4. There are several good reasons why the two cases are treated differently.

    Israel is (supposedly) a democracy and claims to uphold democratic standards, which imply a certain liberalism and an attempt at equal civil rights for all. Its founders are Europeans, and it has Western intellectual ancestry, and in particular we Brits were deeply implicated in its creation, and so we react quite strongly to deviations from the ideal of democracy and liberalism, much as we do when (say) Hungary veers towards illiberalism. In the case of South Africa, a country with not dissimilar Western connections, such boycotts successfully produced reform. Also ethnic/racial unfairnesses tend to stir people to action, as in the cases of South Africa, Burundi, Sri Lanka, and Myanmar.

    China is one a very large group of authoritarian states which are on the path of development. We tend to believe that eventually these states will democratise as we did, as part of the development process, and in any case there are too many of them to boycott them all, even if the usefulness of such boycotts were evident. The governments of two not dissimilarly authoritarian Asian countries which were both highly repressive, Korea and Taiwan, eventually opened up, democratised, and liberalised, without much pressure from the West. Why shouldn’t it also happen in China?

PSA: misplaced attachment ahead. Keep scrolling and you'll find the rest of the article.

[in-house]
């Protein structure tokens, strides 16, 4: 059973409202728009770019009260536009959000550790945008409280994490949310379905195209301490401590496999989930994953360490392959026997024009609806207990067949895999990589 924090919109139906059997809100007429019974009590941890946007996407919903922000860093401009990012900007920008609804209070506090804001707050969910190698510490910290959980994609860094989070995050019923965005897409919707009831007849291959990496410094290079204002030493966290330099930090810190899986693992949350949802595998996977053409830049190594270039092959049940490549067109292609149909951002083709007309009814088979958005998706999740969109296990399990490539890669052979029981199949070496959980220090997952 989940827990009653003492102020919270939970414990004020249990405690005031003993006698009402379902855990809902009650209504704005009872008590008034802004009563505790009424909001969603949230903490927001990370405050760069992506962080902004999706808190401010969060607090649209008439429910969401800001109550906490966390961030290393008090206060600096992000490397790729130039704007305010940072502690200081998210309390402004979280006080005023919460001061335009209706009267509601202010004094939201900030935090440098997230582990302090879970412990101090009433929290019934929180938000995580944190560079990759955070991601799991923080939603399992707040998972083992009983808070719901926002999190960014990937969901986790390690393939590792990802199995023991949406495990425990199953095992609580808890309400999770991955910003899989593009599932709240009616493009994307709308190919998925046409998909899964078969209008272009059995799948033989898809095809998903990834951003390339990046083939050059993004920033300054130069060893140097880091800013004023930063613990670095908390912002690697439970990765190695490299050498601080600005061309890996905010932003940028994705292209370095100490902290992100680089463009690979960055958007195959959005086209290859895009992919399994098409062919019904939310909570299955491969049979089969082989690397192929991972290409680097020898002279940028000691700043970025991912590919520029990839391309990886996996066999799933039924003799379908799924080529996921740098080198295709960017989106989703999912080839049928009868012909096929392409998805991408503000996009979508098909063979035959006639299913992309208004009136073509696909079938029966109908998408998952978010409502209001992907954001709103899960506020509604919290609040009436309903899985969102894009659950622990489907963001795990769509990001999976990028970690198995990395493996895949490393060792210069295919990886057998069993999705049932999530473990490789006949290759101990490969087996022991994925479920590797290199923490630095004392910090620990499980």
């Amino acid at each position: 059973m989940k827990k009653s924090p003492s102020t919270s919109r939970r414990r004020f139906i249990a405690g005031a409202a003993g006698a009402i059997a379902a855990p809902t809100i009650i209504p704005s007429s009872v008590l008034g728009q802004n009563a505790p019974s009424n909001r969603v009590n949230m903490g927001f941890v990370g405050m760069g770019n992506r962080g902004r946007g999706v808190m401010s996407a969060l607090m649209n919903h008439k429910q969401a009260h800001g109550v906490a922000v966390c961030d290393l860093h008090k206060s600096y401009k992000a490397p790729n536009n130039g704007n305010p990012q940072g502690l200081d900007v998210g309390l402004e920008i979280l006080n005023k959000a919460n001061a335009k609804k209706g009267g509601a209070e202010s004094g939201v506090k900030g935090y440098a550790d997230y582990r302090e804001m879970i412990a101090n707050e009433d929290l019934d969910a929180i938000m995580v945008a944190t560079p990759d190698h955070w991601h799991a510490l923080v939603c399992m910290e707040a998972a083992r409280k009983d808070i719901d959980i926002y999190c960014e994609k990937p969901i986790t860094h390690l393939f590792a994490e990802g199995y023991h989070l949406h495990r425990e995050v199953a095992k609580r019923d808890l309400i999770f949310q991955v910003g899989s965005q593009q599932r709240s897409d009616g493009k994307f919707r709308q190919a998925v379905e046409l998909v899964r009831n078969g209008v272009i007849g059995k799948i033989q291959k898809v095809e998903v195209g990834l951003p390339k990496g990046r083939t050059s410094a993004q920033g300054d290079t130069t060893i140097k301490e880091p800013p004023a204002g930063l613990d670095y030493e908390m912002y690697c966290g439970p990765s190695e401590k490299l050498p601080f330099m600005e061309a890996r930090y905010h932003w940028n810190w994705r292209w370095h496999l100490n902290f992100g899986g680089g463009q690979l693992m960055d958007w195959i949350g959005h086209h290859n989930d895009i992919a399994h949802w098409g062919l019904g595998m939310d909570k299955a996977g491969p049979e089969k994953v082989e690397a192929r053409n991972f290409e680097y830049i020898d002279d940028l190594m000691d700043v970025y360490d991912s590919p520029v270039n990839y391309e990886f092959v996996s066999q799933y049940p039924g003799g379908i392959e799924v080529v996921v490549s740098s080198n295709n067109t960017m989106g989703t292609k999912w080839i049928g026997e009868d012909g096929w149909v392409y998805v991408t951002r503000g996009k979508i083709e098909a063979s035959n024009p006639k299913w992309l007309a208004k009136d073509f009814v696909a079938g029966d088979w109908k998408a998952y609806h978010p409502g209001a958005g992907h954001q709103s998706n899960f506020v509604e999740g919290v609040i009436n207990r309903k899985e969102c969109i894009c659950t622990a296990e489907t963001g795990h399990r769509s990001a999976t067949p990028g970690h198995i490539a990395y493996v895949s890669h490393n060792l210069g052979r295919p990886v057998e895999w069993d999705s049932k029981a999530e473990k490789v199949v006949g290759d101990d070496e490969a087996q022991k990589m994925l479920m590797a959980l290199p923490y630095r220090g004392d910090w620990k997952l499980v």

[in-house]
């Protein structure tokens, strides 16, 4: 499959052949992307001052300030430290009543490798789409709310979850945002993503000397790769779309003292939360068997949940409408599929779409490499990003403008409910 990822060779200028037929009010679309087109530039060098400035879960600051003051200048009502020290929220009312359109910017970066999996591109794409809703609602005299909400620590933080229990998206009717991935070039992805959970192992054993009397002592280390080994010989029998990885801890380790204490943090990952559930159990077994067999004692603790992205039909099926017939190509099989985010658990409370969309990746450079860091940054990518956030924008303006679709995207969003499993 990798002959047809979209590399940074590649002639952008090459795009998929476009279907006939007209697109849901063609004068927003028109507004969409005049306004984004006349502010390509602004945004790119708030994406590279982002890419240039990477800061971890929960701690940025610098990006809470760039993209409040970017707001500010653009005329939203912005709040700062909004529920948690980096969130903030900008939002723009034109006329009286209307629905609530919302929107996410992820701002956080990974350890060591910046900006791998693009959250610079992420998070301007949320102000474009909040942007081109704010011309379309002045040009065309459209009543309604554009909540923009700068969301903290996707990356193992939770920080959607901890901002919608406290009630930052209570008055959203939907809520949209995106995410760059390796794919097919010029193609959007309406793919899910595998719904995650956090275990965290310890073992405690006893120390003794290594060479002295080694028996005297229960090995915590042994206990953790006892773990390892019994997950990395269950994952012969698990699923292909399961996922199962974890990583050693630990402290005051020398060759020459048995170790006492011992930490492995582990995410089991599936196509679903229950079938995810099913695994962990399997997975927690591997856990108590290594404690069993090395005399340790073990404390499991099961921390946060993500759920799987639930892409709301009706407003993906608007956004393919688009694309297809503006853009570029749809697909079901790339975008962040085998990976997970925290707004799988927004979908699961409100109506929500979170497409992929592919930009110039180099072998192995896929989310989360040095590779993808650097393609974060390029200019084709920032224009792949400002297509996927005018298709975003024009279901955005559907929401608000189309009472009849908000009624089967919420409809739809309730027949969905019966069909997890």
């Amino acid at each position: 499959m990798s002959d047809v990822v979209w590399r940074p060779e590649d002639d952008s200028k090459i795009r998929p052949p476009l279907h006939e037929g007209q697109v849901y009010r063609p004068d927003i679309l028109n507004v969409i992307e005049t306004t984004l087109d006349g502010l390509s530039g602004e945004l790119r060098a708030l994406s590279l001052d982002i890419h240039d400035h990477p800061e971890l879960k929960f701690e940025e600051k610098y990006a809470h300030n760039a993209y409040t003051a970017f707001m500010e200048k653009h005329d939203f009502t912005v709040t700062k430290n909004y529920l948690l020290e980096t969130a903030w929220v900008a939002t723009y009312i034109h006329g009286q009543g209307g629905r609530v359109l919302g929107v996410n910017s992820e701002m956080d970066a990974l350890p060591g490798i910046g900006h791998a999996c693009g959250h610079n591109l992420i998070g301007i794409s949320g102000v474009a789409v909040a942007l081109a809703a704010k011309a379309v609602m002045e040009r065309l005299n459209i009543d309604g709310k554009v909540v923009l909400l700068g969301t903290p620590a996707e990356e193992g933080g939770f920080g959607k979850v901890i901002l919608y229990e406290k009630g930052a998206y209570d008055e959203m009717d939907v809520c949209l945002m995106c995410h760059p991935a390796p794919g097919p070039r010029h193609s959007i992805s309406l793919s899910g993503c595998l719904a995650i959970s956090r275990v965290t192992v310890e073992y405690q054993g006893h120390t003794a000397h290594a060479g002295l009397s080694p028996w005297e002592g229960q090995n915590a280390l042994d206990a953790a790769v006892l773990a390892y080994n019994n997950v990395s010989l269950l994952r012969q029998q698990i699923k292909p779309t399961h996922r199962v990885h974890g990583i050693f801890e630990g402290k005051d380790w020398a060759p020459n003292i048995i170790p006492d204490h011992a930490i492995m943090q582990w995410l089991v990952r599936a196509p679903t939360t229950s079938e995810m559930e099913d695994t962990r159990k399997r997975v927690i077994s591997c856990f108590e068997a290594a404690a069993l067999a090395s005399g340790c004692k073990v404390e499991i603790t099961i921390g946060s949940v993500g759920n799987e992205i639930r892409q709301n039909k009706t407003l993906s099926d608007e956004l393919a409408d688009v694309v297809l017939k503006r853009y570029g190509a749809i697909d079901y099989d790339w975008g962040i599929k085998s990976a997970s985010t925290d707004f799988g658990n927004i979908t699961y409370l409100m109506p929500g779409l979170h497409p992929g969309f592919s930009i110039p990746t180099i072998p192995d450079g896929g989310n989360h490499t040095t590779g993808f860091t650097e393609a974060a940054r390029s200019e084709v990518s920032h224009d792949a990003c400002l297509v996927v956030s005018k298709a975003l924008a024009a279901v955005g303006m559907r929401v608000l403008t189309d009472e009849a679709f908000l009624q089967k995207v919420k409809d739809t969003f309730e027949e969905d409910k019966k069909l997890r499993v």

5. It is fairly obvious why Israel is treated as an exception, which is that they constantly claim they are an exception. In claiming their exceptional status as the only democracy in the Middle East, they are able to secure billions of dollars in aid each year and an outsized influence on the British and American foreign policy, which they typically use to press us into war with Islamic countries, notably Iran and Iraq. In this way, their policies become our own, sullying the reputations of our governments and weakening our support for democracy elsewhere.

    And while Israeli human rights abuses may put it a step above Syria and China and a few steps below Hungary, they are not inconsequential. For China to do something demographically comparable, they would have to wall off 700 million of their residents in ethnic enclaves, with limited resources, and often totalitarian control. Moreover, if a country like China or Russia possessed land from all of its neighbors, as Israel has at times done, there would be dozens of conflicts with which to deal. Israel’s abuses only seem small when you ignore its size.

    Finally, the greater portion of people leading this boycott are Jewish and Palestinian. Precisely because they were ethnically cleansed from their country in 1948, and because Palestinians are continually being administratively cleansed from their homeland by not being allowed to return when they leave, the Palestinian diaspora is massive, and they have special duties to their family that has remained behind. Meanwhile, Jews have special duties to what is done in their name. And personally, as someone of Jewish heritage, I refuse to allow this slow motion ethnic cleansing and apartheid to take place in my name.